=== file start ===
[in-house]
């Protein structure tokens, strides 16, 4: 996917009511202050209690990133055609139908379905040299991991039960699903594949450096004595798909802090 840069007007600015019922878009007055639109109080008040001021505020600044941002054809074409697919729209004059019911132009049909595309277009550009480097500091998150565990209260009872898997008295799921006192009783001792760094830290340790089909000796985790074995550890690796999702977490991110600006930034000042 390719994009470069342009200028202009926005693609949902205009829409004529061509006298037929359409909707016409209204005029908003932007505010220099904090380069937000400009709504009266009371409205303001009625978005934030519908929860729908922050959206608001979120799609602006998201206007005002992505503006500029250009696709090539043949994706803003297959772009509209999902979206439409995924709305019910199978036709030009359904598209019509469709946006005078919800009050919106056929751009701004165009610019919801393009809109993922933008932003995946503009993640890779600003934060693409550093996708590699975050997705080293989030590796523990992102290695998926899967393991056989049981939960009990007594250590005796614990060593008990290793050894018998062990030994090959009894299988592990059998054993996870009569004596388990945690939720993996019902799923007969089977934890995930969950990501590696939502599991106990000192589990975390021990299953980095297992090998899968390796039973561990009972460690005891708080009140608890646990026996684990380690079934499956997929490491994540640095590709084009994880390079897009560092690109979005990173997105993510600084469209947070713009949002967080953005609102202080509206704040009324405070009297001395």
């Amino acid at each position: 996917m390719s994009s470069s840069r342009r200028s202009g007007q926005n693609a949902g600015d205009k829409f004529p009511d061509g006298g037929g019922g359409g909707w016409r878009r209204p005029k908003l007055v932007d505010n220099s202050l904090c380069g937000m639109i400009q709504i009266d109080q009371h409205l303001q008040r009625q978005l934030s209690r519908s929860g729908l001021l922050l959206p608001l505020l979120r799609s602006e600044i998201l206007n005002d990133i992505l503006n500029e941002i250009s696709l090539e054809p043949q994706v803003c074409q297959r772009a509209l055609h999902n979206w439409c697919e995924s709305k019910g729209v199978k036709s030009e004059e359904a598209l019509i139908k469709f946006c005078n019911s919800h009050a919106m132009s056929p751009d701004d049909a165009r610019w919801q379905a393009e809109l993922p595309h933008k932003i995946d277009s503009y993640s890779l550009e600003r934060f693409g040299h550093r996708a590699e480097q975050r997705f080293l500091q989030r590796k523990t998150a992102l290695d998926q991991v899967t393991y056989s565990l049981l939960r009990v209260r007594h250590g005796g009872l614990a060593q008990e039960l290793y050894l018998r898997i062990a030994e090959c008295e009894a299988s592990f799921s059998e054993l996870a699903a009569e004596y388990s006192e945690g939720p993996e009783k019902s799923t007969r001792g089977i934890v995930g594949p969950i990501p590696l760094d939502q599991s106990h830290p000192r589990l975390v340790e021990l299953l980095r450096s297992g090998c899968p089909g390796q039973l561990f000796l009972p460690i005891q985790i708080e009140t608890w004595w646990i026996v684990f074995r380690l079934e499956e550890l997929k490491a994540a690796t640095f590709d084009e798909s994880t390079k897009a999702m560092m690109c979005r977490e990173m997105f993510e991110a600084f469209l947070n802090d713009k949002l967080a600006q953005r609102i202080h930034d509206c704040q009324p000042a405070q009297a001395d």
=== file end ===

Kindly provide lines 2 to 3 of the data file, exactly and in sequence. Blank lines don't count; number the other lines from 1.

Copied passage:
């Protein structure tokens, strides 16, 4: 996917009511202050209690990133055609139908379905040299991991039960699903594949450096004595798909802090 840069007007600015019922878009007055639109109080008040001021505020600044941002054809074409697919729209004059019911132009049909595309277009550009480097500091998150565990209260009872898997008295799921006192009783001792760094830290340790089909000796985790074995550890690796999702977490991110600006930034000042 390719994009470069342009200028202009926005693609949902205009829409004529061509006298037929359409909707016409209204005029908003932007505010220099904090380069937000400009709504009266009371409205303001009625978005934030519908929860729908922050959206608001979120799609602006998201206007005002992505503006500029250009696709090539043949994706803003297959772009509209999902979206439409995924709305019910199978036709030009359904598209019509469709946006005078919800009050919106056929751009701004165009610019919801393009809109993922933008932003995946503009993640890779600003934060693409550093996708590699975050997705080293989030590796523990992102290695998926899967393991056989049981939960009990007594250590005796614990060593008990290793050894018998062990030994090959009894299988592990059998054993996870009569004596388990945690939720993996019902799923007969089977934890995930969950990501590696939502599991106990000192589990975390021990299953980095297992090998899968390796039973561990009972460690005891708080009140608890646990026996684990380690079934499956997929490491994540640095590709084009994880390079897009560092690109979005990173997105993510600084469209947070713009949002967080953005609102202080509206704040009324405070009297001395």
């Amino acid at each position: 996917m390719s994009s470069s840069r342009r200028s202009g007007q926005n693609a949902g600015d205009k829409f004529p009511d061509g006298g037929g019922g359409g909707w016409r878009r209204p005029k908003l007055v932007d505010n220099s202050l904090c380069g937000m639109i400009q709504i009266d109080q009371h409205l303001q008040r009625q978005l934030s209690r519908s929860g729908l001021l922050l959206p608001l505020l979120r799609s602006e600044i998201l206007n005002d990133i992505l503006n500029e941002i250009s696709l090539e054809p043949q994706v803003c074409q297959r772009a509209l055609h999902n979206w439409c697919e995924s709305k019910g729209v199978k036709s030009e004059e359904a598209l019509i139908k469709f946006c005078n019911s919800h009050a919106m132009s056929p751009d701004d049909a165009r610019w919801q379905a393009e809109l993922p595309h933008k932003i995946d277009s503009y993640s890779l550009e600003r934060f693409g040299h550093r996708a590699e480097q975050r997705f080293l500091q989030r590796k523990t998150a992102l290695d998926q991991v899967t393991y056989s565990l049981l939960r009990v209260r007594h250590g005796g009872l614990a060593q008990e039960l290793y050894l018998r898997i062990a030994e090959c008295e009894a299988s592990f799921s059998e054993l996870a699903a009569e004596y388990s006192e945690g939720p993996e009783k019902s799923t007969r001792g089977i934890v995930g594949p969950i990501p590696l760094d939502q599991s106990h830290p000192r589990l975390v340790e021990l299953l980095r450096s297992g090998c899968p089909g390796q039973l561990f000796l009972p460690i005891q985790i708080e009140t608890w004595w646990i026996v684990f074995r380690l079934e499956e550890l997929k490491a994540a690796t640095f590709d084009e798909s994880t390079k897009a999702m560092m690109c979005r977490e990173m997105f993510e991110a600084f469209l947070n802090d713009k949002l967080a600006q953005r609102i202080h930034d509206c704040q009324p000042a405070q009297a001395d």